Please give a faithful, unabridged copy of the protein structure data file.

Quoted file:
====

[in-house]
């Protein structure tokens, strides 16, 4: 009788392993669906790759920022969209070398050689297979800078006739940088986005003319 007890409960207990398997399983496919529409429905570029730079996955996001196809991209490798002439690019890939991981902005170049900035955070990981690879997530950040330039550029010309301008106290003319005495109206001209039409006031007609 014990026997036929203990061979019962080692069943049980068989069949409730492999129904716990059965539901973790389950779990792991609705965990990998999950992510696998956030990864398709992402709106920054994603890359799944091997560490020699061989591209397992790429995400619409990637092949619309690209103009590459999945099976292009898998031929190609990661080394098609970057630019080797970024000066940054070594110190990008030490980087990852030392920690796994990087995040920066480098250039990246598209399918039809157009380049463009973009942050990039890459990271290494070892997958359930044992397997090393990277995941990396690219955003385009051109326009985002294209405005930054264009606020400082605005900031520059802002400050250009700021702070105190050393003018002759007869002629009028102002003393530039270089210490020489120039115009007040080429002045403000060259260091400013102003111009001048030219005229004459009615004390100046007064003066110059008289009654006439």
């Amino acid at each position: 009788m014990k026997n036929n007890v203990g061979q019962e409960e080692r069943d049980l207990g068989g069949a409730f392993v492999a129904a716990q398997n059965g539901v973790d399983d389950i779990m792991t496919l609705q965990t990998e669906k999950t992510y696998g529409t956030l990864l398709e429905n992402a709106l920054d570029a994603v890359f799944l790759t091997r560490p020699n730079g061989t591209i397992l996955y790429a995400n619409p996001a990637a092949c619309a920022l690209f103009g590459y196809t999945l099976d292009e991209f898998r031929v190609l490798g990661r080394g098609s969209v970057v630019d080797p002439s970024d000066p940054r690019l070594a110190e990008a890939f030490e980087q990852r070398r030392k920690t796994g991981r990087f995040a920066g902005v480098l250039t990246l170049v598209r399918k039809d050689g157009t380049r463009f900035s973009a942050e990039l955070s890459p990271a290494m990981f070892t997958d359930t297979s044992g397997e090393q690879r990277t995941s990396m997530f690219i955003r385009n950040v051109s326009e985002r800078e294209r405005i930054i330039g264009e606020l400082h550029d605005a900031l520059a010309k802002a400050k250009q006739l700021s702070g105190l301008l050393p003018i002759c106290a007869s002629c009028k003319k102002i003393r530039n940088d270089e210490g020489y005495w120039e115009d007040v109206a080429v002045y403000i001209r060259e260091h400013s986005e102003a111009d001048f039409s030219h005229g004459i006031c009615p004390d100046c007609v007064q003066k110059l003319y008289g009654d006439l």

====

[in-house]
């Protein structure tokens, strides 16, 4: 009788392993669906790759920022969209070398050689297979800078006739940088986005003319 007890409960207990398997399983496919529409429905570029730079996955996001196809991209490798002439690019890939991981902005170049900035955070990981690879997530950040330039550029010309301008106290003319005495109206001209039409006031007609 014990026997036929203990061979019962080692069943049980068989069949409730492999129904716990059965539901973790389950779990792991609705965990990998999950992510696998956030990864398709992402709106920054994603890359799944091997560490020699061989591209397992790429995400619409990637092949619309690209103009590459999945099976292009898998031929190609990661080394098609970057630019080797970024000066940054070594110190990008030490980087990852030392920690796994990087995040920066480098250039990246598209399918039809157009380049463009973009942050990039890459990271290494070892997958359930044992397997090393990277995941990396690219955003385009051109326009985002294209405005930054264009606020400082605005900031520059802002400050250009700021702070105190050393003018002759007869002629009028102002003393530039270089210490020489120039115009007040080429002045403000060259260091400013102003111009001048030219005229004459009615004390100046007064003066110059008289009654006439």
């Amino acid at each position: 009788m014990k026997n036929n007890v203990g061979q019962e409960e080692r069943d049980l207990g068989g069949a409730f392993v492999a129904a716990q398997n059965g539901v973790d399983d389950i779990m792991t496919l609705q965990t990998e669906k999950t992510y696998g529409t956030l990864l398709e429905n992402a709106l920054d570029a994603v890359f799944l790759t091997r560490p020699n730079g061989t591209i397992l996955y790429a995400n619409p996001a990637a092949c619309a920022l690209f103009g590459y196809t999945l099976d292009e991209f898998r031929v190609l490798g990661r080394g098609s969209v970057v630019d080797p002439s970024d000066p940054r690019l070594a110190e990008a890939f030490e980087q990852r070398r030392k920690t796994g991981r990087f995040a920066g902005v480098l250039t990246l170049v598209r399918k039809d050689g157009t380049r463009f900035s973009a942050e990039l955070s890459p990271a290494m990981f070892t997958d359930t297979s044992g397997e090393q690879r990277t995941s990396m997530f690219i955003r385009n950040v051109s326009e985002r800078e294209r405005i930054i330039g264009e606020l400082h550029d605005a900031l520059a010309k802002a400050k250009q006739l700021s702070g105190l301008l050393p003018i002759c106290a007869s002629c009028k003319k102002i003393r530039n940088d270089e210490g020489y005495w120039e115009d007040v109206a080429v002045y403000i001209r060259e260091h400013s986005e102003a111009d001048f039409s030219h005229g004459i006031c009615p004390d100046c007609v007064q003066k110059l003319y008289g009654d006439l």